PORT CHESTER, N.Y. (CBSNewYork) — When Pope Francis comes to New York City next month, he will celebrate Mass using simple wooden furniture being built in New York.

This week, Cardinal Dolan checked on the progress of the simple preparations for the pope’s September visit: a wooden throne being built in a Port Chester garage by immigrant day laborers who may or may not have legal status — no one is asking, CBS2’s Lou Young reported.

“These are men who look for work, but they can’t get a job every day, so they work when they can,” said Br. Sal San Marco, with Salesian Brothers of Don Bosco.

“It’s not just a chair. It’s not just screwing, nailing and painting a simple chair. It’s more than a chair. It’s the spiritual connection we have,” day laborer Hector Rojas told WCBS 880s’ Marla Diamond.

But this time, they’re volunteering. Their presence is an example of the pope’s overriding concern for the underclass, Young reported.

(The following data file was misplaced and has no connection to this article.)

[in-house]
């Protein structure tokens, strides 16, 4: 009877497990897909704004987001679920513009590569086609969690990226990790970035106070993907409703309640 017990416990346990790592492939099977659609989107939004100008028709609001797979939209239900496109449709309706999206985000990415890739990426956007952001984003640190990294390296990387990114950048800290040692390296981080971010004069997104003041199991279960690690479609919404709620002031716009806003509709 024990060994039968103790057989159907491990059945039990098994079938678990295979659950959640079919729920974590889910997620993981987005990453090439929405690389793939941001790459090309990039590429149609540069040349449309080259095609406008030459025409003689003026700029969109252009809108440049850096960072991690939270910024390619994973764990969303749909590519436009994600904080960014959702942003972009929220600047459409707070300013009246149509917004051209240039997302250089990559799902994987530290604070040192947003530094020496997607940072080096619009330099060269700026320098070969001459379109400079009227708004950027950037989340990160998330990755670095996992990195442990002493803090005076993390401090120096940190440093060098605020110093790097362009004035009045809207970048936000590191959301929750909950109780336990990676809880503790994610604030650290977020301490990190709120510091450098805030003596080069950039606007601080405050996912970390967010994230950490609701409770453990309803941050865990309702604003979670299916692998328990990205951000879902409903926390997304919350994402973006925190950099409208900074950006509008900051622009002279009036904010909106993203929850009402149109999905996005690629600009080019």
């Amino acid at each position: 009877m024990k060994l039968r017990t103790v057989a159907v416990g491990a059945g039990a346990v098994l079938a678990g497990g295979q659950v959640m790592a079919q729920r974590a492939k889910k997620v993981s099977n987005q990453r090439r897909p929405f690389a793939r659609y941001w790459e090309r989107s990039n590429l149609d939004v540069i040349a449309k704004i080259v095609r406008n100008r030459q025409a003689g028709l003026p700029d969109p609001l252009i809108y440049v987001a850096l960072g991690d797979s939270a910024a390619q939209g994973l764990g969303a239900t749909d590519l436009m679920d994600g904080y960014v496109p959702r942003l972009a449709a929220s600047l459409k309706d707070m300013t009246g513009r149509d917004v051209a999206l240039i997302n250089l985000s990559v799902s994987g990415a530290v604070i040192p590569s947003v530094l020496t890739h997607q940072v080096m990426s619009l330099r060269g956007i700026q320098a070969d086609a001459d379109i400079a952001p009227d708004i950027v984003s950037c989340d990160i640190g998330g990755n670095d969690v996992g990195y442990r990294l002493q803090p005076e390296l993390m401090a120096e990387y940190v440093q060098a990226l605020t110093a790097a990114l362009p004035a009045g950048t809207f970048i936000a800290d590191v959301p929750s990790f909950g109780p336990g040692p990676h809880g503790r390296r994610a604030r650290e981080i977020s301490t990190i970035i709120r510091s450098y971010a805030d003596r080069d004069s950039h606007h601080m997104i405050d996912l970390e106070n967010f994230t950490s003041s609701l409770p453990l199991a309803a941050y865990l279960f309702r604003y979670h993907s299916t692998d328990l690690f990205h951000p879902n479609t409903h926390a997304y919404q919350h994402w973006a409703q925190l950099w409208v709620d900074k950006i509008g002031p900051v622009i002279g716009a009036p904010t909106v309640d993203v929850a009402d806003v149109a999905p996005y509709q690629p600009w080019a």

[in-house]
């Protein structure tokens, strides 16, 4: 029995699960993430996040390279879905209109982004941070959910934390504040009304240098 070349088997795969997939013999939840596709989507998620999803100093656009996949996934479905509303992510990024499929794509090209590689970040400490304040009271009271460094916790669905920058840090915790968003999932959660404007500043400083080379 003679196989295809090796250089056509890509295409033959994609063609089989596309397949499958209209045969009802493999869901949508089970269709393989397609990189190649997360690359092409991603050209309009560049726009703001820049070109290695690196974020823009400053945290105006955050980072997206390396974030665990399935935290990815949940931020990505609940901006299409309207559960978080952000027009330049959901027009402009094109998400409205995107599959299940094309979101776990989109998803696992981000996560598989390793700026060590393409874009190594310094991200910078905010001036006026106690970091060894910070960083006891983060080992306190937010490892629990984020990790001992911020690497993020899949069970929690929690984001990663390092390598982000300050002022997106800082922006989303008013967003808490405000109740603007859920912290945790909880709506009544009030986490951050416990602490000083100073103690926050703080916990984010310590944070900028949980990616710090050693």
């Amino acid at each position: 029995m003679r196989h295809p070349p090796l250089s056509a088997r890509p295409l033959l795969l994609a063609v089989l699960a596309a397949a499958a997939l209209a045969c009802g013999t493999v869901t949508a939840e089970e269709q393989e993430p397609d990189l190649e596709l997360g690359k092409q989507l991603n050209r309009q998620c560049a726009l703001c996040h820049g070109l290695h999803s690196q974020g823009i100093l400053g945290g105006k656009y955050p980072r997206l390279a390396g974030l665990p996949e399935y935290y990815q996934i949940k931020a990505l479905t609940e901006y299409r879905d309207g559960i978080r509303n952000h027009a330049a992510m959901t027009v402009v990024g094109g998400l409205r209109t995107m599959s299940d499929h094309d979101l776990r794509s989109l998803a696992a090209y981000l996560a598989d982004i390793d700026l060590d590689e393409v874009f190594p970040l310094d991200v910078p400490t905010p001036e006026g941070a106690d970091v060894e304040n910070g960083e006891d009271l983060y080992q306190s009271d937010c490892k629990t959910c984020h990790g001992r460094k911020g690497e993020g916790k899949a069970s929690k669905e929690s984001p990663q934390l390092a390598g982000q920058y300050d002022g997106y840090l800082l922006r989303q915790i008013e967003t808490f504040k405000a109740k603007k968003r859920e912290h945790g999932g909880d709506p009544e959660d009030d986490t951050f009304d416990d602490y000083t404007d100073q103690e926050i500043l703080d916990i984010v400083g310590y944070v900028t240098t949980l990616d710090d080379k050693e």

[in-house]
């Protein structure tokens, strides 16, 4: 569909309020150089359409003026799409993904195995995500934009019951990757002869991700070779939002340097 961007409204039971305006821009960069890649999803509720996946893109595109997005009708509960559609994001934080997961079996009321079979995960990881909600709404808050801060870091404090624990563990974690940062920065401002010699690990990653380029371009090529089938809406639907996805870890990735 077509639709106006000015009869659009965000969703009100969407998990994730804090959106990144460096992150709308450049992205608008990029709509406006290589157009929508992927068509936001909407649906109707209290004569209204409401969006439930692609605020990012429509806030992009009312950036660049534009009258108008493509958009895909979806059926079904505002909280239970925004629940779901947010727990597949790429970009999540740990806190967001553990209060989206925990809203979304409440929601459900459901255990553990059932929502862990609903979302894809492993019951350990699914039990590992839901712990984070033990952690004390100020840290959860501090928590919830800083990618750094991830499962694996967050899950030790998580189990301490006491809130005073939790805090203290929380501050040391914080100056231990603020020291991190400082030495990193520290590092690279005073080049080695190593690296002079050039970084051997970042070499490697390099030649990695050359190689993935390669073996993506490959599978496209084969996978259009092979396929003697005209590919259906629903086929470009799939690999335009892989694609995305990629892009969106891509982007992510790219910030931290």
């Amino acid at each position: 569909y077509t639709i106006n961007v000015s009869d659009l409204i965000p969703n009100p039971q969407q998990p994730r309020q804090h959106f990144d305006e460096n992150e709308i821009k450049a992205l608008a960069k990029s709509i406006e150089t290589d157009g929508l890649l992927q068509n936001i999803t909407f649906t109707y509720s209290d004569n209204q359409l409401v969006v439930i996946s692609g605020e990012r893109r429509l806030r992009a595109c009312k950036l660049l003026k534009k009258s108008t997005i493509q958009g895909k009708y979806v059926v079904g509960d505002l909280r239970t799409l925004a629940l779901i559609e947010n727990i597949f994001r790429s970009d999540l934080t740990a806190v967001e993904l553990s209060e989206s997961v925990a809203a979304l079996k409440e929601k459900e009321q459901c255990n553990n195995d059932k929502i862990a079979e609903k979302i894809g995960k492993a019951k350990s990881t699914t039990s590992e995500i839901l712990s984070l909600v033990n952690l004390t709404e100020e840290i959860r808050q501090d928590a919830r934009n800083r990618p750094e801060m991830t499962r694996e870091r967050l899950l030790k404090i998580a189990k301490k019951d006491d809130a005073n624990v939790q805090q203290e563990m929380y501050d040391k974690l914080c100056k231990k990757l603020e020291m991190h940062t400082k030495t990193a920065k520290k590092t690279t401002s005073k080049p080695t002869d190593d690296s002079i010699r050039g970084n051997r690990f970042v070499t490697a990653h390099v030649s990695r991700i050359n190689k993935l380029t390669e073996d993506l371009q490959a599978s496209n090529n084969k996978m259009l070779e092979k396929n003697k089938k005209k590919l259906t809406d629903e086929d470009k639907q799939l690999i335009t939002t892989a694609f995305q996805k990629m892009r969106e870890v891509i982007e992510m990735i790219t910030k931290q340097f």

“If we could go to them, we thought not only would it mean a lot to Pope Francis, it would mean a lot to the workers,” said Dolan said. “To think that they’re doing something for the glory of God and for the successor of Saint Peter, our holy Father.”

The woodwork is expected to be finished by the end of the week.

More work is underway in Somers at a school for troubled teens who have work assignments of their own, creating the amble and alter for Mass.

“The sweat is the kids’. The kids are in here doing all the work,” said Jack Flavin, director of Lincoln Hall.

They could have had anybody do the work, but Cardinal Dolan has very specific ideas, Young reported.

“From the beginning he said part of his mission as a successor to Saint Peter is to go out to those at the side of the road,” Dolan said.

And those at the side of the road know they are loved.

“He could of had anybody, he could of had professionals do this, but he gave us the honor,” said Lincoln Hall resident Mauricio Agudelo.

“I’m feeling great; it’s a happiness, you cannot describe it,” said Rojas.

The workers are following plans given to them by the archdiocese, but the work is all their’s.

A sewing group from Yonkers is working on the Mass linens.

“The message is don’t forget the poor. If you forget the poor, you’re not with Christ, you’re not with Jesus,” said San Marco.

Pope Francis will be in New York from Sept. 24 through Sept. 26. He will address the U.N. General Assembly, attend a service at the Sept. 11 Memorial and Museum, visit Our Lady Queen of Angels school in East Harlem and hold Mass at Madison Square Garden.

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